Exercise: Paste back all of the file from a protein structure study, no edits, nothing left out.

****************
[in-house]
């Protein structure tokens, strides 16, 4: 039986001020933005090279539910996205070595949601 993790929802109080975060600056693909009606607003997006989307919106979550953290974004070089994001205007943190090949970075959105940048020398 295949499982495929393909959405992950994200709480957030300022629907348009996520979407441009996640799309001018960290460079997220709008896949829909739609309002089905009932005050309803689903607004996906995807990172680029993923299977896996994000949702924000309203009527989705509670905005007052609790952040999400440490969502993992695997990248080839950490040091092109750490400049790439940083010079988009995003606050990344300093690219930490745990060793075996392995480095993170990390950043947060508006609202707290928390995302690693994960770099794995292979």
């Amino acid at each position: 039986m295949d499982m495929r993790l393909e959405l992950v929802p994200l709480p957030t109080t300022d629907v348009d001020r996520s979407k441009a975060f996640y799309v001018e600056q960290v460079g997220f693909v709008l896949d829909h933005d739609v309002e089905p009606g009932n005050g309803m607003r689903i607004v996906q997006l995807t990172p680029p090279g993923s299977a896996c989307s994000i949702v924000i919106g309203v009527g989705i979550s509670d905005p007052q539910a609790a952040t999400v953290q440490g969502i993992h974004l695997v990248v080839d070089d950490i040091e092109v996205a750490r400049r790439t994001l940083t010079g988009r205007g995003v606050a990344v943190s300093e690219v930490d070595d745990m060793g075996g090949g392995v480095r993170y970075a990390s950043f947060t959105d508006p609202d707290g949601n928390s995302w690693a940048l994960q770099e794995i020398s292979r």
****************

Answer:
[in-house]
């Protein structure tokens, strides 16, 4: 039986001020933005090279539910996205070595949601 993790929802109080975060600056693909009606607003997006989307919106979550953290974004070089994001205007943190090949970075959105940048020398 295949499982495929393909959405992950994200709480957030300022629907348009996520979407441009996640799309001018960290460079997220709008896949829909739609309002089905009932005050309803689903607004996906995807990172680029993923299977896996994000949702924000309203009527989705509670905005007052609790952040999400440490969502993992695997990248080839950490040091092109750490400049790439940083010079988009995003606050990344300093690219930490745990060793075996392995480095993170990390950043947060508006609202707290928390995302690693994960770099794995292979």
């Amino acid at each position: 039986m295949d499982m495929r993790l393909e959405l992950v929802p994200l709480p957030t109080t300022d629907v348009d001020r996520s979407k441009a975060f996640y799309v001018e600056q960290v460079g997220f693909v709008l896949d829909h933005d739609v309002e089905p009606g009932n005050g309803m607003r689903i607004v996906q997006l995807t990172p680029p090279g993923s299977a896996c989307s994000i949702v924000i919106g309203v009527g989705i979550s509670d905005p007052q539910a609790a952040t999400v953290q440490g969502i993992h974004l695997v990248v080839d070089d950490i040091e092109v996205a750490r400049r790439t994001l940083t010079g988009r205007g995003v606050a990344v943190s300093e690219v930490d070595d745990m060793g075996g090949g392995v480095r993170y970075a990390s950043f947060t959105d508006p609202d707290g949601n928390s995302w690693a940048l994960q770099e794995i020398s292979r």